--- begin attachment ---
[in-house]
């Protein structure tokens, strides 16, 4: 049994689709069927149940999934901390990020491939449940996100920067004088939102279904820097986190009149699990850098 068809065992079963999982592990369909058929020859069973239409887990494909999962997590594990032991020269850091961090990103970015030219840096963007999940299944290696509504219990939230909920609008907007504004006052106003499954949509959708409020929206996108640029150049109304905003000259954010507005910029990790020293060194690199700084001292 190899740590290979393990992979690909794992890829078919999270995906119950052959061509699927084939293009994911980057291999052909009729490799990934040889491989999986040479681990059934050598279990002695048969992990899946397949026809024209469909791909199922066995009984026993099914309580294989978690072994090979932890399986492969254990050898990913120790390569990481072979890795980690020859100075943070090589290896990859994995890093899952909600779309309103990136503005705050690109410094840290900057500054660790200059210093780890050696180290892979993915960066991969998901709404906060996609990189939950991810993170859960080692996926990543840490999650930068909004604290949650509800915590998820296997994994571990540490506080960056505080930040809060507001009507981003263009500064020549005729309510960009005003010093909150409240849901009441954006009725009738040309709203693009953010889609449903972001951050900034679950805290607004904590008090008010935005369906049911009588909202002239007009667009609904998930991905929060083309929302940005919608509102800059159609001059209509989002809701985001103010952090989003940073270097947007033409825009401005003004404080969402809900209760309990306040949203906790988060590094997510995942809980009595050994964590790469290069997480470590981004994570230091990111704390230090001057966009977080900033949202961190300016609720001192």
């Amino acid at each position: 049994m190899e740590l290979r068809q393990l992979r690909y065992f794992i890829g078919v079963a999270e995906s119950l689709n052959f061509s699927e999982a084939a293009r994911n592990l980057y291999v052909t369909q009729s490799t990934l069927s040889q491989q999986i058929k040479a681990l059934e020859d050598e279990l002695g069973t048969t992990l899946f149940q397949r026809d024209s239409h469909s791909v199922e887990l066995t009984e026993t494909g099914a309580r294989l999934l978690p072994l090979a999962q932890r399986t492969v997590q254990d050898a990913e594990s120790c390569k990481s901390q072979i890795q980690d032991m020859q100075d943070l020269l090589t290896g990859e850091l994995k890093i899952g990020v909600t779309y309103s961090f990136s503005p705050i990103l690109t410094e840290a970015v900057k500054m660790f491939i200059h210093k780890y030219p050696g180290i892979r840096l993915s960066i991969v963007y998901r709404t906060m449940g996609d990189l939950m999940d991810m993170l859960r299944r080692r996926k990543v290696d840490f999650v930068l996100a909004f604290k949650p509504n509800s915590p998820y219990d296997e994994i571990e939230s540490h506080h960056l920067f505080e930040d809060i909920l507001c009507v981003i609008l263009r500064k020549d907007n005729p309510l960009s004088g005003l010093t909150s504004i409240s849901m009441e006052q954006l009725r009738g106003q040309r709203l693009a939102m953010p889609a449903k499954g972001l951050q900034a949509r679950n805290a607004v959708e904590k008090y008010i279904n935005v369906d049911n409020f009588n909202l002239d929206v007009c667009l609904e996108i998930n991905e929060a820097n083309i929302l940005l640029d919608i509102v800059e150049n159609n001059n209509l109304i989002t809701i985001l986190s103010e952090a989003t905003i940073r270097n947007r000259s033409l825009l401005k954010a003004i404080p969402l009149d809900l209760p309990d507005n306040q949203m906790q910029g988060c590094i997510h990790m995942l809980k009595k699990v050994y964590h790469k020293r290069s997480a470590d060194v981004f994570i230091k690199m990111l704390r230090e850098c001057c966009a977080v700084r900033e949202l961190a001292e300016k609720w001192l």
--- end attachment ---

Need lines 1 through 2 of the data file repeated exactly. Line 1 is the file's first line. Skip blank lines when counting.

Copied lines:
[in-house]
């Protein structure tokens, strides 16, 4: 049994689709069927149940999934901390990020491939449940996100920067004088939102279904820097986190009149699990850098 068809065992079963999982592990369909058929020859069973239409887990494909999962997590594990032991020269850091961090990103970015030219840096963007999940299944290696509504219990939230909920609008907007504004006052106003499954949509959708409020929206996108640029150049109304905003000259954010507005910029990790020293060194690199700084001292 190899740590290979393990992979690909794992890829078919999270995906119950052959061509699927084939293009994911980057291999052909009729490799990934040889491989999986040479681990059934050598279990002695048969992990899946397949026809024209469909791909199922066995009984026993099914309580294989978690072994090979932890399986492969254990050898990913120790390569990481072979890795980690020859100075943070090589290896990859994995890093899952909600779309309103990136503005705050690109410094840290900057500054660790200059210093780890050696180290892979993915960066991969998901709404906060996609990189939950991810993170859960080692996926990543840490999650930068909004604290949650509800915590998820296997994994571990540490506080960056505080930040809060507001009507981003263009500064020549005729309510960009005003010093909150409240849901009441954006009725009738040309709203693009953010889609449903972001951050900034679950805290607004904590008090008010935005369906049911009588909202002239007009667009609904998930991905929060083309929302940005919608509102800059159609001059209509989002809701985001103010952090989003940073270097947007033409825009401005003004404080969402809900209760309990306040949203906790988060590094997510995942809980009595050994964590790469290069997480470590981004994570230091990111704390230090001057966009977080900033949202961190300016609720001192």